Nobody could accuse this lone surfer of being a fair-weather sportsman as he braved winter waves averaging 7C (before the chill factor) at Polzeath in Cornwall.
Thanks to continual improvements in wetsuits, winter surfing is gaining followers who might not have previously braced the January seas, but who can now armour themselves from head to toe in neoprene blubber. Put off by the hordes on boards that flock to the prime surf spots in the summer months, September signals the start of the winter surfers' season as low pressure weather systems build up in the Atlantic or Arctic, ensuring that connoisseurs can tackle consistent swells on prime surf spots on the British coast.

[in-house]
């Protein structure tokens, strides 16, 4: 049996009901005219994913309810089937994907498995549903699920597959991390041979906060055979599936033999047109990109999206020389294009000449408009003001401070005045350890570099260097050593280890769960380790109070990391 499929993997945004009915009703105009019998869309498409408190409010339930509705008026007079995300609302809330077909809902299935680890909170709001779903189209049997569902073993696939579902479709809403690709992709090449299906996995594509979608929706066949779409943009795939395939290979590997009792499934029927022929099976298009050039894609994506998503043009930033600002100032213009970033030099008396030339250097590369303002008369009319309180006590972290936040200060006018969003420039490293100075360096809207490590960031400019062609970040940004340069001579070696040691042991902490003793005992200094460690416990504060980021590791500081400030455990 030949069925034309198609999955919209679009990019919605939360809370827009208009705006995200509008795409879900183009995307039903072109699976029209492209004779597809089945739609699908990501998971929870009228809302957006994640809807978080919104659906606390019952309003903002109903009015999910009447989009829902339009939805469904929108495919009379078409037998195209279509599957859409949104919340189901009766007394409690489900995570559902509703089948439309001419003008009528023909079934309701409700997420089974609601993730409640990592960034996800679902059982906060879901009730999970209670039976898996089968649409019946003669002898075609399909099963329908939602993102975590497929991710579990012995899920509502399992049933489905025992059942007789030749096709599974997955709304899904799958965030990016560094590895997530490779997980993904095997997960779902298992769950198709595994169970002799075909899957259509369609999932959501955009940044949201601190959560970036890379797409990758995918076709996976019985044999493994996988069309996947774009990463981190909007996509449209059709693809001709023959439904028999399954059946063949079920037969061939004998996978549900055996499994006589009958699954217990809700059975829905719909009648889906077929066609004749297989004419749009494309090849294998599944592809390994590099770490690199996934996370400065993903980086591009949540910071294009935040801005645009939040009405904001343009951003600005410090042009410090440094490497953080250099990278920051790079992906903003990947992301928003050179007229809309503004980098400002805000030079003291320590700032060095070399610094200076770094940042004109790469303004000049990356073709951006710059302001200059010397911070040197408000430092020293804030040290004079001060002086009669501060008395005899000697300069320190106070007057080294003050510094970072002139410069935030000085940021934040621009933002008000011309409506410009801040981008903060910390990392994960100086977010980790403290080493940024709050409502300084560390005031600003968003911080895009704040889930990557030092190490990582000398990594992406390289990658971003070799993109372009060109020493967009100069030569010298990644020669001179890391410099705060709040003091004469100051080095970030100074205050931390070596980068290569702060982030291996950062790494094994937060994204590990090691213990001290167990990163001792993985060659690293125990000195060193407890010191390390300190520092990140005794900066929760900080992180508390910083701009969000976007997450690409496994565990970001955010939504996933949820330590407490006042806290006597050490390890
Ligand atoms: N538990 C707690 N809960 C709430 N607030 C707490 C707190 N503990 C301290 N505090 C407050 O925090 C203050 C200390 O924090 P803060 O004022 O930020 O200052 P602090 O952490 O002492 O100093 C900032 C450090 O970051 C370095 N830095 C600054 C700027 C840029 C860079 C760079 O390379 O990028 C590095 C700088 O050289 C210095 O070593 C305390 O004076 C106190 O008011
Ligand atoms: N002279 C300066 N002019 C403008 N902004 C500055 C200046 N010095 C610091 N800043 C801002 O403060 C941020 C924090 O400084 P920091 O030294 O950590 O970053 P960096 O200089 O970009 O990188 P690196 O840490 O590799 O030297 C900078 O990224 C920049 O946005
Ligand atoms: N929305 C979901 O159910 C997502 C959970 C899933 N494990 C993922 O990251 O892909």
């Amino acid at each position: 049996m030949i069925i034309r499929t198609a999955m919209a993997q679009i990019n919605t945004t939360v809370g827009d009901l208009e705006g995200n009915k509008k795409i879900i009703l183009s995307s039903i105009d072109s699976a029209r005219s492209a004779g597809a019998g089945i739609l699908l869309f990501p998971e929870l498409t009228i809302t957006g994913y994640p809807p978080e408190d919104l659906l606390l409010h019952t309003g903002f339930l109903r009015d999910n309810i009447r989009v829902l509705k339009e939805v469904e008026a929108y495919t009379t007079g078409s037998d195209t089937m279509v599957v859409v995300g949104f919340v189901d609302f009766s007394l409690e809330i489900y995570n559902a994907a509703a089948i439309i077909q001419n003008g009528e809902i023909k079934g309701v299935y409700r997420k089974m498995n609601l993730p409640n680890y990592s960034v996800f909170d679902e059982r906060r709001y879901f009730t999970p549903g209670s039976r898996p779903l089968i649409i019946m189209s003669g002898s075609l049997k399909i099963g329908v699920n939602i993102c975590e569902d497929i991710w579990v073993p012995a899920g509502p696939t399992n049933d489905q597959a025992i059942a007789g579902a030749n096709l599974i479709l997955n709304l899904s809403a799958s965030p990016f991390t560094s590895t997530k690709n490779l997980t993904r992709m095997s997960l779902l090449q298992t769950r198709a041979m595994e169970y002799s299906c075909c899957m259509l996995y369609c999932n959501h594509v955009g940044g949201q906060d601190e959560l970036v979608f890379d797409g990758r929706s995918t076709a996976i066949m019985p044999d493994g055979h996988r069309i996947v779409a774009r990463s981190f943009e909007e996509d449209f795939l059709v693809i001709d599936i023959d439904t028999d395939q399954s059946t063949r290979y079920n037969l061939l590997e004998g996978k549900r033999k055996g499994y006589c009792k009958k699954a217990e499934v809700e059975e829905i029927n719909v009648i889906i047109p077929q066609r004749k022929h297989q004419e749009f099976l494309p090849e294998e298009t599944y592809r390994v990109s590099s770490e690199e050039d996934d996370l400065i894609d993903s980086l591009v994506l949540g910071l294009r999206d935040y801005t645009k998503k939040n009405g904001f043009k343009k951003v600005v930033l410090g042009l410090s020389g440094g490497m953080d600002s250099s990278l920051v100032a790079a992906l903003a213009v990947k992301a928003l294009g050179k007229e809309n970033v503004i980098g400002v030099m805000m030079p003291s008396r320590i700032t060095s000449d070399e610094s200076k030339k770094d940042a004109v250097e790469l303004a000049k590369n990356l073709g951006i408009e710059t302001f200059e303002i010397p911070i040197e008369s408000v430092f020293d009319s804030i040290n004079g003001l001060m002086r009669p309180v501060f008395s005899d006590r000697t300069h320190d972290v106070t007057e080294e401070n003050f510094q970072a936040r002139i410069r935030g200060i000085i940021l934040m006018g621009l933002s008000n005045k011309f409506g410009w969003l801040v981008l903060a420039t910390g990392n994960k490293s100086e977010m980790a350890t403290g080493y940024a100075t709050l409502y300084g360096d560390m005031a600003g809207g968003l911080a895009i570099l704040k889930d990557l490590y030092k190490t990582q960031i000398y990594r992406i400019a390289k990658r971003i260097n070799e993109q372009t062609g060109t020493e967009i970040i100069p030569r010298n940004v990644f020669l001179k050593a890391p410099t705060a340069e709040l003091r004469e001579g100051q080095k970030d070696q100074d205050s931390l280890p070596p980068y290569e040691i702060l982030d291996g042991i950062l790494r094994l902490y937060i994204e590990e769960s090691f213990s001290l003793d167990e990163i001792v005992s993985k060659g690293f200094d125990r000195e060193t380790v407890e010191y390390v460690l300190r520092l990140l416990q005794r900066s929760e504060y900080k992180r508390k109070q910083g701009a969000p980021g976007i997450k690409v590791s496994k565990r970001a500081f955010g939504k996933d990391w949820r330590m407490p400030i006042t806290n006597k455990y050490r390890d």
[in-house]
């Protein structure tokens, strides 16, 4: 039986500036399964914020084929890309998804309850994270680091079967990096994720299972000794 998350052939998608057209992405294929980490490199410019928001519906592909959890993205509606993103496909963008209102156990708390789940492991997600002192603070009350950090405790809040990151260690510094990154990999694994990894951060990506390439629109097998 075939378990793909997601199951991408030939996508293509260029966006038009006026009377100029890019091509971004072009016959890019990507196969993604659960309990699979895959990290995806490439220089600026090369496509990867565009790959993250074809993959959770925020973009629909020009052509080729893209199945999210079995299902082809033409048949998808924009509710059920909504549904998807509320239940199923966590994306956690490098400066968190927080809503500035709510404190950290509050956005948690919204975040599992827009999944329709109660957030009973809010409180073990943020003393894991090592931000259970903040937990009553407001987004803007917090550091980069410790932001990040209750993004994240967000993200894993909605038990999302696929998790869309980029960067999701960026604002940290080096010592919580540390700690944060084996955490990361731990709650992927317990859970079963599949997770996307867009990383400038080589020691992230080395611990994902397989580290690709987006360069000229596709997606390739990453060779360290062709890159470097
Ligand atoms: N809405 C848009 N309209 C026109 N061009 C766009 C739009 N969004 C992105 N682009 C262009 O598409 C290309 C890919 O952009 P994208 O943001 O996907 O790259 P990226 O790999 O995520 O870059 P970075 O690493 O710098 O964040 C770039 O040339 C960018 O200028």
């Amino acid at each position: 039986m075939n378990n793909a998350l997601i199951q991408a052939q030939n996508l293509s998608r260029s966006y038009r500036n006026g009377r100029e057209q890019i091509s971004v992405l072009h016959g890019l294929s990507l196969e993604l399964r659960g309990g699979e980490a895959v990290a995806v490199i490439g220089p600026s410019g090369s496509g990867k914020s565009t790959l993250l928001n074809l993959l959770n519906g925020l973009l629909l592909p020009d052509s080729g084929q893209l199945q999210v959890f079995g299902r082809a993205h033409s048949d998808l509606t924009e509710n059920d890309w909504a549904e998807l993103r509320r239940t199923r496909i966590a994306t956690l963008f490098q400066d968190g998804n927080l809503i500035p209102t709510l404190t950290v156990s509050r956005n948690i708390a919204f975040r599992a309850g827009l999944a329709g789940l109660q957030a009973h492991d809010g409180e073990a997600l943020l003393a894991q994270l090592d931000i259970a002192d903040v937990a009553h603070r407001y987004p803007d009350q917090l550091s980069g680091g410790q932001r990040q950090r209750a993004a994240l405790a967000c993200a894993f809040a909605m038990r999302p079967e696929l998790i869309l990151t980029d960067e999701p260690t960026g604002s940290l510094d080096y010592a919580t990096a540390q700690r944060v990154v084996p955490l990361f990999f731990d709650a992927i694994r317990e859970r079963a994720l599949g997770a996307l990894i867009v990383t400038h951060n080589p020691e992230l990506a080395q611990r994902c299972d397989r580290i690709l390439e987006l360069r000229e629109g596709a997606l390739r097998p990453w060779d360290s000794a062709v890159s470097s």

Many people assume that surfing in the UK was a 1960s import from California. In fact it was already a popular activity on British beaches by the end of the First World War. Today surfing is an industry worth hundreds of millions in the UK, employing tens of thousands of people.
Cornwall is seen by many as the home of summer surfing in the UK, but in the winter it fights off competition from beaches on the north coast of Scotland and a stretch of the east coast from Aberdeen to Lowestoft.